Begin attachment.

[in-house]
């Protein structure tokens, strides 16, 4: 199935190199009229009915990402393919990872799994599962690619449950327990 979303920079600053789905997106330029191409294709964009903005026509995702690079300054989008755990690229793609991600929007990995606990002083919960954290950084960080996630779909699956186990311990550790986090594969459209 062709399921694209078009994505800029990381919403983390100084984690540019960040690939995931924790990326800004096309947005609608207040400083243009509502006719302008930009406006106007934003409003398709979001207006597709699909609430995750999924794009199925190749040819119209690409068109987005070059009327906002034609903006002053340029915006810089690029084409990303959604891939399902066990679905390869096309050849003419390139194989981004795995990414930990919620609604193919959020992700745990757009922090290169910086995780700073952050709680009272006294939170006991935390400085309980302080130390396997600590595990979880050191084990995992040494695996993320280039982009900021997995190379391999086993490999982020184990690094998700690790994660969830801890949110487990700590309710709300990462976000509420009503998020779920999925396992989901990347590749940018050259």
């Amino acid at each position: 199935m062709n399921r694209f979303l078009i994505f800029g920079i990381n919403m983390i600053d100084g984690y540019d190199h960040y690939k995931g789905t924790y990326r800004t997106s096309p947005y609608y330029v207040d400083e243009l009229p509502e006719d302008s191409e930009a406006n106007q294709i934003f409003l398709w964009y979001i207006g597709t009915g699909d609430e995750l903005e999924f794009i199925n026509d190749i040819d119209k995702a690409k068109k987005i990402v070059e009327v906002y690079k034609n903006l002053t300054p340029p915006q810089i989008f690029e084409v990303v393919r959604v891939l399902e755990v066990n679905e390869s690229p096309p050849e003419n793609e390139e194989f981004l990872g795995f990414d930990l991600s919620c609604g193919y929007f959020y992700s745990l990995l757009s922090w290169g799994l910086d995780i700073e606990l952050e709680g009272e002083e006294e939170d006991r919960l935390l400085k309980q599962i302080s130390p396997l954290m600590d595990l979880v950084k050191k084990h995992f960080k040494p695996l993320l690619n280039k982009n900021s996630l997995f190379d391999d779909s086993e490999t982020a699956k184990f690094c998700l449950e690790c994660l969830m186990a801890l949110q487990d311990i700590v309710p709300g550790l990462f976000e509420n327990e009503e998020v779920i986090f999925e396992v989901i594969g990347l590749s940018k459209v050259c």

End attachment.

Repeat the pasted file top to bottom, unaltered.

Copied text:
[in-house]
């Protein structure tokens, strides 16, 4: 199935190199009229009915990402393919990872799994599962690619449950327990 979303920079600053789905997106330029191409294709964009903005026509995702690079300054989008755990690229793609991600929007990995606990002083919960954290950084960080996630779909699956186990311990550790986090594969459209 062709399921694209078009994505800029990381919403983390100084984690540019960040690939995931924790990326800004096309947005609608207040400083243009509502006719302008930009406006106007934003409003398709979001207006597709699909609430995750999924794009199925190749040819119209690409068109987005070059009327906002034609903006002053340029915006810089690029084409990303959604891939399902066990679905390869096309050849003419390139194989981004795995990414930990919620609604193919959020992700745990757009922090290169910086995780700073952050709680009272006294939170006991935390400085309980302080130390396997600590595990979880050191084990995992040494695996993320280039982009900021997995190379391999086993490999982020184990690094998700690790994660969830801890949110487990700590309710709300990462976000509420009503998020779920999925396992989901990347590749940018050259």
């Amino acid at each position: 199935m062709n399921r694209f979303l078009i994505f800029g920079i990381n919403m983390i600053d100084g984690y540019d190199h960040y690939k995931g789905t924790y990326r800004t997106s096309p947005y609608y330029v207040d400083e243009l009229p509502e006719d302008s191409e930009a406006n106007q294709i934003f409003l398709w964009y979001i207006g597709t009915g699909d609430e995750l903005e999924f794009i199925n026509d190749i040819d119209k995702a690409k068109k987005i990402v070059e009327v906002y690079k034609n903006l002053t300054p340029p915006q810089i989008f690029e084409v990303v393919r959604v891939l399902e755990v066990n679905e390869s690229p096309p050849e003419n793609e390139e194989f981004l990872g795995f990414d930990l991600s919620c609604g193919y929007f959020y992700s745990l990995l757009s922090w290169g799994l910086d995780i700073e606990l952050e709680g009272e002083e006294e939170d006991r919960l935390l400085k309980q599962i302080s130390p396997l954290m600590d595990l979880v950084k050191k084990h995992f960080k040494p695996l993320l690619n280039k982009n900021s996630l997995f190379d391999d779909s086993e490999t982020a699956k184990f690094c998700l449950e690790c994660l969830m186990a801890l949110q487990d311990i700590v309710p709300g550790l990462f976000e509420n327990e009503e998020v779920i986090f999925e396992v989901i594969g990347l590749s940018k459209v050259c």